As we got near the 50km mark it was great to see Beer Garden back in play with a fun little bridge and I pulled over for a refuel in transition as well as removing the thermal under jersey I had on.  It was getting pretty warm out there.  No one passed me, but it was here that Trent got closest, so again I had to push hard to preserve my narrow lead in the race within a race.  I rode the second 50km pretty much on my own, I passed a few riders who were clearly running on fumes and I wasnt far off that myself.  I couldnt believe the distance every time I checked the Garmin I thought it had to be wrong, but no, it was just wishful thinking. At the 75k feed I stopped for a little bit of food, but on the return loop realised the fuel gauge was on reserve and I needed something fast.  I'd already polished off my 4 bottles, 8 gels and 2 bars and I had still 15km to go.  Thankfully on the return side at 85km, the vollies were awesome, filling my bottle, adding a tab, and handing me two Hammer gels.  I sucked them down ravenously hoping this would be enough to see me keep the fire burning to the end.
One of the many groomed berms that produce smiles on faces - Aurora Images

The bike again performed almost flawlessly, I did drop the chain once but it only cost me a few seconds.  The rubena/curve combination continuing to serve me well, whilst there were many a rider pulled over with a flat, I never felt at risk of flatting all day, so precise and grippy is this setup.  I also ran my tyre pressures a few pounds lower at 20psi on the front and 23 at the back and the bike felt truly dialled.

It was a battle all day with Mark, Trent, Alex and Dave.  Mark H has been in terrific form for the last few months and we rode the last 10kms in sight of each other.  At the last I was spent and he pulled away from me in the last 500 m not to mention taking out 2nd in SuperMasters.  For Trent M, Alex K and Dave L, the four of us all finished within 4 minutes of each other so it doesnt get much closer than that, thanks for a great race guys.  I think Trent might have even started a new traditional, with Cath producing a wonderful spicy pizza, that Trent was happy to share around, thanks mate, nothing quite as good as pizza at the end of a big race.  That reminds me I must mention 2 BEFORE 10 coffee were there too and I enjoyed a great coffee pre race, it all added to a very enjoyable day.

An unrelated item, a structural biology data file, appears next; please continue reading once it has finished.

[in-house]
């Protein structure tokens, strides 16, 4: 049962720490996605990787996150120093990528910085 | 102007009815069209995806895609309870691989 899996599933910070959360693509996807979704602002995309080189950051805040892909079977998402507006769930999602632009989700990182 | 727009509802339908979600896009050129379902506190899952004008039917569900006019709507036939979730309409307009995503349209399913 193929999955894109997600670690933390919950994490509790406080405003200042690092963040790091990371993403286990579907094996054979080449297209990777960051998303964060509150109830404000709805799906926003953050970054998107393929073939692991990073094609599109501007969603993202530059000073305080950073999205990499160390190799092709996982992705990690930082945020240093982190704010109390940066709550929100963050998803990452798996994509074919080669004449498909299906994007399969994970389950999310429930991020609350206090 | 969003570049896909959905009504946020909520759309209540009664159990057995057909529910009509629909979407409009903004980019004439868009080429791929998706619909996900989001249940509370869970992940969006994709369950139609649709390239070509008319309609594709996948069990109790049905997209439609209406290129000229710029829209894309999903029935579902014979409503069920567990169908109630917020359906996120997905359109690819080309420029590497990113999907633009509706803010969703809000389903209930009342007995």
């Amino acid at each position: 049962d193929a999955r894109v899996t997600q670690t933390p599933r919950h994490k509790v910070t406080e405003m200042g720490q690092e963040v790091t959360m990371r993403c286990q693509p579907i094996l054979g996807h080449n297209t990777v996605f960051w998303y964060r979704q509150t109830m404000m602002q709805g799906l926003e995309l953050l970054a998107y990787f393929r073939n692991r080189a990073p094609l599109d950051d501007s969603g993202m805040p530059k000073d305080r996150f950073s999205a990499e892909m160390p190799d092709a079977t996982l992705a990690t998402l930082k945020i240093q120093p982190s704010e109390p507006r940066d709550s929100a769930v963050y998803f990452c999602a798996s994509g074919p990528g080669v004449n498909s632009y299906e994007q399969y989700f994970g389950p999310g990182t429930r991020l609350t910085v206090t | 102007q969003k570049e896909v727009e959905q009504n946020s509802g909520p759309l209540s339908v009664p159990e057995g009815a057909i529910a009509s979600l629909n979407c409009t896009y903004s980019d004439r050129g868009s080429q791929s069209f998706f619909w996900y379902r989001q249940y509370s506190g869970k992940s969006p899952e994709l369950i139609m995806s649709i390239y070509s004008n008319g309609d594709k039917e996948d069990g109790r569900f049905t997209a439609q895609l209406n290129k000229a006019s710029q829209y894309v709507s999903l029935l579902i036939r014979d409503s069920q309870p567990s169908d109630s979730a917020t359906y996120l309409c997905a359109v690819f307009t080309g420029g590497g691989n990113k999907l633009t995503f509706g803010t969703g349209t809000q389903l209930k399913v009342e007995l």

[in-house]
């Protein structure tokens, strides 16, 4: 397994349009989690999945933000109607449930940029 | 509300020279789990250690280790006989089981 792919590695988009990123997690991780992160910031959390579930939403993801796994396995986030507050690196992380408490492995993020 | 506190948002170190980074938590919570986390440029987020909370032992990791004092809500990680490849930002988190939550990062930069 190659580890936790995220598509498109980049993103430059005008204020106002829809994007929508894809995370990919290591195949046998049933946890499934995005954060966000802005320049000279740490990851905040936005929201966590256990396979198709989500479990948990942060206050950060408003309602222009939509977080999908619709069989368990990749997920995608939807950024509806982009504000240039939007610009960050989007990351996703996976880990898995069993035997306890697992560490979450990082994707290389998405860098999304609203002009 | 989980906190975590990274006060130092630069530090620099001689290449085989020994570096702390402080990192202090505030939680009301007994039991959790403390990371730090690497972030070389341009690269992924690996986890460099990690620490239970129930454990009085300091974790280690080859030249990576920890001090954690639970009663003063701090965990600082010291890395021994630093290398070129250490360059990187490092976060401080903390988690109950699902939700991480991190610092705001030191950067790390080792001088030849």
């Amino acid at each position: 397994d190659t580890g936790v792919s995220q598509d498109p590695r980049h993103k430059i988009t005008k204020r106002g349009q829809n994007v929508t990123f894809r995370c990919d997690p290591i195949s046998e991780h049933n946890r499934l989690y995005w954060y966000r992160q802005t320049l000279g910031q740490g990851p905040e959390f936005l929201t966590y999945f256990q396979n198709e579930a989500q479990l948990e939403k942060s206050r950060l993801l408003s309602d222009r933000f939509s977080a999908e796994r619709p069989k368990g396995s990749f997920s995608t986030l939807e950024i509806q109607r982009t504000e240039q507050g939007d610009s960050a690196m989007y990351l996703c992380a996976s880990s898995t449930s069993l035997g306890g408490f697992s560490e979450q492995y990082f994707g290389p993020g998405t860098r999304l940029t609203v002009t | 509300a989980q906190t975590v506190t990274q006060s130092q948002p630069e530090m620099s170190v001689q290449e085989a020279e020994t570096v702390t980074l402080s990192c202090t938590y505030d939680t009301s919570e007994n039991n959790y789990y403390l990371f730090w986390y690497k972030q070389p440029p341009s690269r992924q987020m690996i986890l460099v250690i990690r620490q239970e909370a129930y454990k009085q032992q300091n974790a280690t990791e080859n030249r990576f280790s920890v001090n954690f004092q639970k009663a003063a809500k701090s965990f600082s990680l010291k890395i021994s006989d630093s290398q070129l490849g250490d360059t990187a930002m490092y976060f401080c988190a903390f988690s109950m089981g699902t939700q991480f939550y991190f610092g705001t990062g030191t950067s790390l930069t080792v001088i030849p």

Aurora Images - lovin' it!

In the end I finished a credible 8th in Masters and 35th overall, 25 minutes behind the winner which actually is pretty good for me.  The gap to the winner in Capital Punishment was a little more so that says I'm close to my pre-accident form.  You might think that sounds a little like clutching at straws, and yes, I race to win, but I can honestly say it's exciting to see these younger riders coming in and lifting the bar again.  It's great for Cycling and it's great for Australia seeing our sport grow and improve, and ultimately this will lead to more Aussie riders making an impact on the international circuit.  Why is that good?  Well the more successful we are as a cycling nation, the more people will take up the sport and live healthier lives.  And that in the end is why we ride and why I race.  To be as healthy and fit and happy as I can be, it works!  I was talking to young Sarah Mills at the finish, a (very) young and up and coming rider, she's new to riding and loving it and what's more she's fast.  Watch out for her in the Olympics if a few years I was told. How exciting!

I even managed to draw a little blood today, hardly worth a mention but I felt in good company with ER buddy Magoo who loves nothing more than a bloody knee.  It was great seeing all my ER buddies come in and each share their tales from the day's adventure.

The ER crew - Watty, Bam Bam, Jason, Mike, Rob, Clutters and Magoo, what a team!

Keep Riding